Faith Hope Love
I’ve served with Jews for Jesus for more than twelve years and have encountered a plethora of worldviews. Recently, I’ve been reflecting on how words like “faith,” “hope” and “love” mean something different to different people depending on their worldview. For example, unbelievers often use the word “faith” synonymously with “religious tradition” or even “religious opinion.” “Hope” is often used to express “a best wish.” “Love” describes a special romantic feeling (ever heard of the song “You’ve lost that loving feeling” by the Righteous Brothers?).
But God speaks to us very differently about faith, hope and love. In the Bible, faith has the force of trust in something that is true, hope is a forward-looking assurance of a promise to be fulfilled, and love is sacrificial and committed. The differences in definitions have to do with the source and object of faith, hope and love. From a biblical perspective, these three things originated with, and should be directed back to, God and His Messiah.
Most Jewish people I’ve encountered are ambivalent about the concept of the Messiah. Some doubt that a Messiah will come and feel anything one might say about “God” and “Messiah” is just a matter of opinion. Others think of the Messiah as a “best wish” kind of a hope, while a minority has an expectation grounded in God’s Word and His promise that Messiah will indeed come (though He may tarry). In any case, the popular contemporary rabbinic view is that Messiah is not a personal Savior, but a golden age of peace and justice. Hope for a place in the world to come is regarded as a best wish, or perhaps just one’s opinion.
Allen is a Jewish man I have occasional ministry to. He struggles with the concept of placing his faith in a Messianic Savior. When we first met, he admired the teaching of Yeshua, but found it difficult to believe He is the Way, the Truth, and the Life. He expressed the opinion that this world is hell and the world to come will be a greatly desirable relief from earthly suffering. Yet, the hope and peace he yearned for were ambiguous and elusive.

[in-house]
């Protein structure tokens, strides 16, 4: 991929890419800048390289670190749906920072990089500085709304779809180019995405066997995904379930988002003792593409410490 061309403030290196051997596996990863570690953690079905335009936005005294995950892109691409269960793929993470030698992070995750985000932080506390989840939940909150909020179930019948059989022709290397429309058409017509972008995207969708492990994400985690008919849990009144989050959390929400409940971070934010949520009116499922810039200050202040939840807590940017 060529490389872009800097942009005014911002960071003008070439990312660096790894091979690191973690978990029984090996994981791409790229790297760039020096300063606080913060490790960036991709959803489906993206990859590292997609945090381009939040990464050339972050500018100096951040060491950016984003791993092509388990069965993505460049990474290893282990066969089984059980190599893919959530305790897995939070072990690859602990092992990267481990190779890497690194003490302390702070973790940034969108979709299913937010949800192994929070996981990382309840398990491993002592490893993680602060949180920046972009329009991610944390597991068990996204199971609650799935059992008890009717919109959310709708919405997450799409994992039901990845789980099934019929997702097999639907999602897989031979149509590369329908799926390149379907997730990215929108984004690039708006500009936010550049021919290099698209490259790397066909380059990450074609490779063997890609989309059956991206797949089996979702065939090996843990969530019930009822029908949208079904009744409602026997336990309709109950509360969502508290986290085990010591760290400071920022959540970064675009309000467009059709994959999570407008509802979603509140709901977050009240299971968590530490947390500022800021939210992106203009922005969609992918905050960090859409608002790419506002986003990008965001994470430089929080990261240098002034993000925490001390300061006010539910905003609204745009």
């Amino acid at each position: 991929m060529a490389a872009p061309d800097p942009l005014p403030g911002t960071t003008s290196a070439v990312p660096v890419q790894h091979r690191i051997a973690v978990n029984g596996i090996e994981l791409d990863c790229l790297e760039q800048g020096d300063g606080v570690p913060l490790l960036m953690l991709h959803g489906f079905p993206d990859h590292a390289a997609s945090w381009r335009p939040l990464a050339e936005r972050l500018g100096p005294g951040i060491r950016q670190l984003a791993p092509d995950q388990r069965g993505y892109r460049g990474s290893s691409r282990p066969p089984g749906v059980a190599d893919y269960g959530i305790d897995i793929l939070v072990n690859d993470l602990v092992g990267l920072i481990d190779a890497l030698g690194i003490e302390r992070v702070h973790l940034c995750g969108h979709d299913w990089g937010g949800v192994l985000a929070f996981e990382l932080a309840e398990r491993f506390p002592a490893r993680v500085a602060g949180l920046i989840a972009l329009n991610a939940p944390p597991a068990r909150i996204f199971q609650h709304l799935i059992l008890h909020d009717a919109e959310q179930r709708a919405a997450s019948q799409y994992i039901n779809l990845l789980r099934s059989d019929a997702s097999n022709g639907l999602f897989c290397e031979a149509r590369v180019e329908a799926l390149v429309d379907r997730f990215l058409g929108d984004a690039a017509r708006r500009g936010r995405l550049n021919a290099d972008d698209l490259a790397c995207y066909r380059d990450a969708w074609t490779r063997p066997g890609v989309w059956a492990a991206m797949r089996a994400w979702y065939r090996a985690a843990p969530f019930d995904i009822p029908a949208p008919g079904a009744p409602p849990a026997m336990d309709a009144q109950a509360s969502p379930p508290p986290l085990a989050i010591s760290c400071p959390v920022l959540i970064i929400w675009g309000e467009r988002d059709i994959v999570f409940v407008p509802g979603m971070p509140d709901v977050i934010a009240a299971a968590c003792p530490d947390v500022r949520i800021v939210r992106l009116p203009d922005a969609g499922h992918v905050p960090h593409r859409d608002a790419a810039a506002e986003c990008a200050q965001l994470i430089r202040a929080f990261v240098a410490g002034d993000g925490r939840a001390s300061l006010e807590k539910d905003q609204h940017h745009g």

Personal life struggles have been opening Allen’s heart to Yeshua. He’s starting to see the gospel as more than an optional opinion and has been grappling with it as something that might be real and true. Last year he came to our Purim event and shared that he knew something would have to change in his heart in order for him to know God. Allen is still searching, but is getting closer to the truth. Please pray for him to find true faith, hope, and love in the Messiah, and that through Jesus, he will witness supernatural transformation in his family.
Over and over, the amazing depth and truth of the Scriptures stands firm in the face of changing attitudes, morals, and yes, even definitions. God hasn’t changed, and His message is the same as ever. He consistently offers us His abiding love and a sure hope as we trust in Him with our lives and eternity:
Therefore, having been justified through faith, we have peace with God through our Lord Yeshua the Messiah, through whom we also have access by faith into this grace in which we stand, and rejoice in the hope of the glory of God. And not only so, but we also glory in the tribulations, knowing that tribulation produces perseverance; and perseverance, character; and character, hope. Now hope does not disappoint, because the love of God has been poured out into our hearts by the Holy Spirit, who was given to us.
Thank you for helping us share that timeless message of faith, hope and love!
Karl has been leading our work in Montreal since 2005. He and his wife Kristen are currently making plans to move their family to Paris, where they will be a tremendous asset to our branch. Learn more about Karl.
Karl deSouza is on staff with Jews for Jesus in Paris, France. He was born in Karachi, Pakistan, and his parents moved to Quebec in Canada when he was a child. It was not until his senior year at Concordia University in Montreal that he came to know Jesus as his Messiah. Since that time, both his parents have come to faith. His mother is from the Bene-Israel Jewish community in India. Karl received his master's degree from Heritage Theological Seminary in Cambridge Ontario. He is married to Kristen, a Korean believer. They have three children.